Break in and brutal assault on retired Sheriff’s Deputy
Roseville, Calif. – On Dec. 14, 2022, the Honorable Judge Horst sentenced Bradley McClung, age 37, to over 52 years to life in the California Department of Corrections and Rehabilitation.
In November, a Placer County jury found McClung guilty of attempted murder, residential burglary and other related charges regarding a Rocklin-area home break in May of this year.
Specifically, McClung broke into the home of a retired Sacramento County Sheriff’s deputy and viciously attacked them for over an hour.
McClung also threatened to kill the victim. The victim was only able to call the police after the defendant “randomly got up and ran out the front door”. The victim endured extensive injuries such as two blood clots that resulted in brain trauma, causing severe mobility and cognitive issues.
Rocklin Police Department arrived and quickly found McClung “hunched in bushes” nearby, arrested him after significant resistance and booked him into the Placer County jail, where he has remained in custody.
Indifference to human life
The District Attorney’s Office argued to have the defendant sentenced pursuant to the three strikes law due to the defendant’s dangerous indifference to human life, safety and personal property.
McClung’s record shows an extensive history of burglaries and battery spanning from 2003 to now. He has been on probation and parole multiple times in the past and has proven that he still does not “do well” even when on supervision.
Reports show that McClung exhibits a “high degree of cruelty, viciousness and callousness”, “shows a clear propensity for violence”, as well as a “consistent pattern of criminal conduct”. He was ultimately evaluated to be a clear “danger to the community”.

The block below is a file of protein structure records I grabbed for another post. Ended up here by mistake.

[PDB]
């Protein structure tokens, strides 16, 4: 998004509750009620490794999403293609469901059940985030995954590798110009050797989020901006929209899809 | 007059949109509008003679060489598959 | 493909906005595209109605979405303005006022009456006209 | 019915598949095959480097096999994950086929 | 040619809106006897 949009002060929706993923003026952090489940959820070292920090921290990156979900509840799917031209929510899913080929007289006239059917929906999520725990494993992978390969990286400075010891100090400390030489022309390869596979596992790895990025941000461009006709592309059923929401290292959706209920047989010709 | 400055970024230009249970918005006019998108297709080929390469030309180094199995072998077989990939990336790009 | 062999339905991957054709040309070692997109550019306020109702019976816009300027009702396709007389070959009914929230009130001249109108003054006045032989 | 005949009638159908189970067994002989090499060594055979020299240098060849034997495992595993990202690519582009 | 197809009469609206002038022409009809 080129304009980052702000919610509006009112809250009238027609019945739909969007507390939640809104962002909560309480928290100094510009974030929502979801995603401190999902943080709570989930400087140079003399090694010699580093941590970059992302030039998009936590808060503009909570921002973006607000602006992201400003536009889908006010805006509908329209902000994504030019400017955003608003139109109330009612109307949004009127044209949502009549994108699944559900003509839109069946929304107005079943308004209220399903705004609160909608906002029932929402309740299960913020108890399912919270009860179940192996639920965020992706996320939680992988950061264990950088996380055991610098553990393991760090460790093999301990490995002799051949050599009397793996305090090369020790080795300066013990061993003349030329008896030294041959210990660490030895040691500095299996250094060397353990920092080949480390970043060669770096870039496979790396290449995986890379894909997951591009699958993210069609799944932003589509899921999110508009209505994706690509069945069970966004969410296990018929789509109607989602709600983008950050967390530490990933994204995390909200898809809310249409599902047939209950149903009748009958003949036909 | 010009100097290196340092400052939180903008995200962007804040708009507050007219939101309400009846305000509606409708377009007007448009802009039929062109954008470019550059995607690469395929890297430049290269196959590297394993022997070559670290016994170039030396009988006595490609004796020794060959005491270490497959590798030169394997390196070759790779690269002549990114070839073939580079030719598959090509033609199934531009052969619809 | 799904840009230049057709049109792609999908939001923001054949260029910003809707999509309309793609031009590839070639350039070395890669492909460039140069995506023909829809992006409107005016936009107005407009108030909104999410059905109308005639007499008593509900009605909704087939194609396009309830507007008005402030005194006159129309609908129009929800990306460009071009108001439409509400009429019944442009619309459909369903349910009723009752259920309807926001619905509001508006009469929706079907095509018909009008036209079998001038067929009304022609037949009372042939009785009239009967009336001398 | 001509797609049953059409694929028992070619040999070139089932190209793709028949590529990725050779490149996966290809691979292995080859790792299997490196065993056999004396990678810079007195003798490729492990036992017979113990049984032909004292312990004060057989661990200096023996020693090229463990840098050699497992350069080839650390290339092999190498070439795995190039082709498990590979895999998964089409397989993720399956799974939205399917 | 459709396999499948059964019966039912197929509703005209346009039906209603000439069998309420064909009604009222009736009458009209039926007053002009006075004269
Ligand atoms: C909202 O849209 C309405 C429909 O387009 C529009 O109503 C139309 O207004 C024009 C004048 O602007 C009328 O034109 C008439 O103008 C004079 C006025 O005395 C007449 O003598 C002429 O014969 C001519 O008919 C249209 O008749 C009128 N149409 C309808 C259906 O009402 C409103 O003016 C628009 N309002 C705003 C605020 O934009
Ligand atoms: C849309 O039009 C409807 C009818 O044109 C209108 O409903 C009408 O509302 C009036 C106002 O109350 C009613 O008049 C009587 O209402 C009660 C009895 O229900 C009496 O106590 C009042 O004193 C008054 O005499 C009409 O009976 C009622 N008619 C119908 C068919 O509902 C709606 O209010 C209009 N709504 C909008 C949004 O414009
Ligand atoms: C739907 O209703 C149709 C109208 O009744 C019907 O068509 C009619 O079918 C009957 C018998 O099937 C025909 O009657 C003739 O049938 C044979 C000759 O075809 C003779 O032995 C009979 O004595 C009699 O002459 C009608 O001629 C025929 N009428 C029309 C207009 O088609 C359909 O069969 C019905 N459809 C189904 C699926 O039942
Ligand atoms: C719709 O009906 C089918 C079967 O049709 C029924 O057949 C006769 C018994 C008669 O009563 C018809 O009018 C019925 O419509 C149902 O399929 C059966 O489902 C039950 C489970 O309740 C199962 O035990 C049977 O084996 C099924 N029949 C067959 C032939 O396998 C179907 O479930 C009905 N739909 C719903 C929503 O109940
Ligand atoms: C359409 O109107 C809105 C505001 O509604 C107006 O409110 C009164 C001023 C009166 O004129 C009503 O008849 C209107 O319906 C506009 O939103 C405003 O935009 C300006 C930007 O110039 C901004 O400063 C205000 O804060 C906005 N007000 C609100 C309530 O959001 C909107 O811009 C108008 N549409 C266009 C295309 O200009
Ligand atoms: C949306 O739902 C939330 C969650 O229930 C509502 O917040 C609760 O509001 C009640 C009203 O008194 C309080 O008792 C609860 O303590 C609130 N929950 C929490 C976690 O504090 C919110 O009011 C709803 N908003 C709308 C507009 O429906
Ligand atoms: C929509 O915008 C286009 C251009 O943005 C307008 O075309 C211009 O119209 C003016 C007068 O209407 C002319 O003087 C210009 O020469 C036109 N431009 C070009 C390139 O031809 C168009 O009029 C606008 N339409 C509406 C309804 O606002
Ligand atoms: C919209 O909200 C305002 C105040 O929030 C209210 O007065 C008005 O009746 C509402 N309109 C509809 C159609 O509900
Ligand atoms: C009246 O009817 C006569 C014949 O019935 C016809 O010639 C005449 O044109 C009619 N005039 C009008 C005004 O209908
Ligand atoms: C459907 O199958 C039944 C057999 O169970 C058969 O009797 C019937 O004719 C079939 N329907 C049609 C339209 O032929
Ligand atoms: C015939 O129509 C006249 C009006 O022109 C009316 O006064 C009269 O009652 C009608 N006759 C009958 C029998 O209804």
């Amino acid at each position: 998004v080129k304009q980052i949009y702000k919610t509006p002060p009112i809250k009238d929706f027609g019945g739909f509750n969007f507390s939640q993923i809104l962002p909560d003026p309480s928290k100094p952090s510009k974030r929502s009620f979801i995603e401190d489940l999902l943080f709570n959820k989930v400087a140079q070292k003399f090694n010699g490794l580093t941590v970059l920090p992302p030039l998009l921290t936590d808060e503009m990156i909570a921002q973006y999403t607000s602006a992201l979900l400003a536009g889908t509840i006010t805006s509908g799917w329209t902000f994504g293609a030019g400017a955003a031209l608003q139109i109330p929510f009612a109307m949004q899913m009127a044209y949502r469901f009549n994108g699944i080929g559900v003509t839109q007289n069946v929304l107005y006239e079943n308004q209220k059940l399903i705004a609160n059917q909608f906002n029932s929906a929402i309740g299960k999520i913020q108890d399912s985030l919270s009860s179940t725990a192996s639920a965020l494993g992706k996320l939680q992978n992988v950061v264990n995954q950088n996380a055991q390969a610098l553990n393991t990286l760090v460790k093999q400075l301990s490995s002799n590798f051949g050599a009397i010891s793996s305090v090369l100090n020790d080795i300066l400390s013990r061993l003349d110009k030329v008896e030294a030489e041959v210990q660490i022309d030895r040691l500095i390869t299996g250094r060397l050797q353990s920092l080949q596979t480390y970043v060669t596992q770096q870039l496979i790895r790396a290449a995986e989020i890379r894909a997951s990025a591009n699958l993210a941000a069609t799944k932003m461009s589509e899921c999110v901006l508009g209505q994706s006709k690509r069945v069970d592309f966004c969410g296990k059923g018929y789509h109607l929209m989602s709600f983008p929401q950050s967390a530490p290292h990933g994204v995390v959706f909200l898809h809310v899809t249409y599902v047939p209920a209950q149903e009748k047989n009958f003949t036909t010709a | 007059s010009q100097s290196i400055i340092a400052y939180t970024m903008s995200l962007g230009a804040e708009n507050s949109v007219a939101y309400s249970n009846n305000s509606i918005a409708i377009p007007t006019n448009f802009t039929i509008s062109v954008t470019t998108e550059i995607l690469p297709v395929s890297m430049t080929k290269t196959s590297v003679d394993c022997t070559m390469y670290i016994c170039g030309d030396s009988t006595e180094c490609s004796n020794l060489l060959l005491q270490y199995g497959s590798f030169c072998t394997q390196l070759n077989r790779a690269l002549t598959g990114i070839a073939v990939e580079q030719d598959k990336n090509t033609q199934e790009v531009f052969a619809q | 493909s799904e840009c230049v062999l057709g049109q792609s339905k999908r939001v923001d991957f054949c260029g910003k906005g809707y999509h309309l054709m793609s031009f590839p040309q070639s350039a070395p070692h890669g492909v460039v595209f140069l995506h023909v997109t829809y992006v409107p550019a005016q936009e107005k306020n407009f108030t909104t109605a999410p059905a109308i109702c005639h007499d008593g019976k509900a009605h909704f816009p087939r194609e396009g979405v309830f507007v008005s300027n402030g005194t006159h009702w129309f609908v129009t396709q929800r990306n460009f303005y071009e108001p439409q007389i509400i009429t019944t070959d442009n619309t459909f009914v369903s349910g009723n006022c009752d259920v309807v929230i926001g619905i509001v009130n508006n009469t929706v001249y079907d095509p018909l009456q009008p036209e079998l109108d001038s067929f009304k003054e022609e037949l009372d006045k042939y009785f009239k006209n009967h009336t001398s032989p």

During sentencing the court stated that McClung is a “career criminal” with behavior that seems to be “escalating”. The court also found the defendant to be a clear and present danger to our community.
“The Defendant’s cruel and violent actions in this case amount to the worst nightmare of many members of our community,” said the prosecuting attorney. “No person should have to endure what the victim in this case experienced— being targeted without provocation, ambushed without warning, held prisoner in the place where they should be the safest—their home— and relentlessly assaulted. Our office is relieved to know that the defendant will no longer be able to prey on innocent citizens of Placer County and that he is being held accountable for the pain and destruction he has caused.”
California’s three strikes sentencing law was originally enacted in 1994. The law states that a defendant convicted of a specified new felony with two or more prior strike convictions is mandated to serve a state prison term of at least 25 years to life.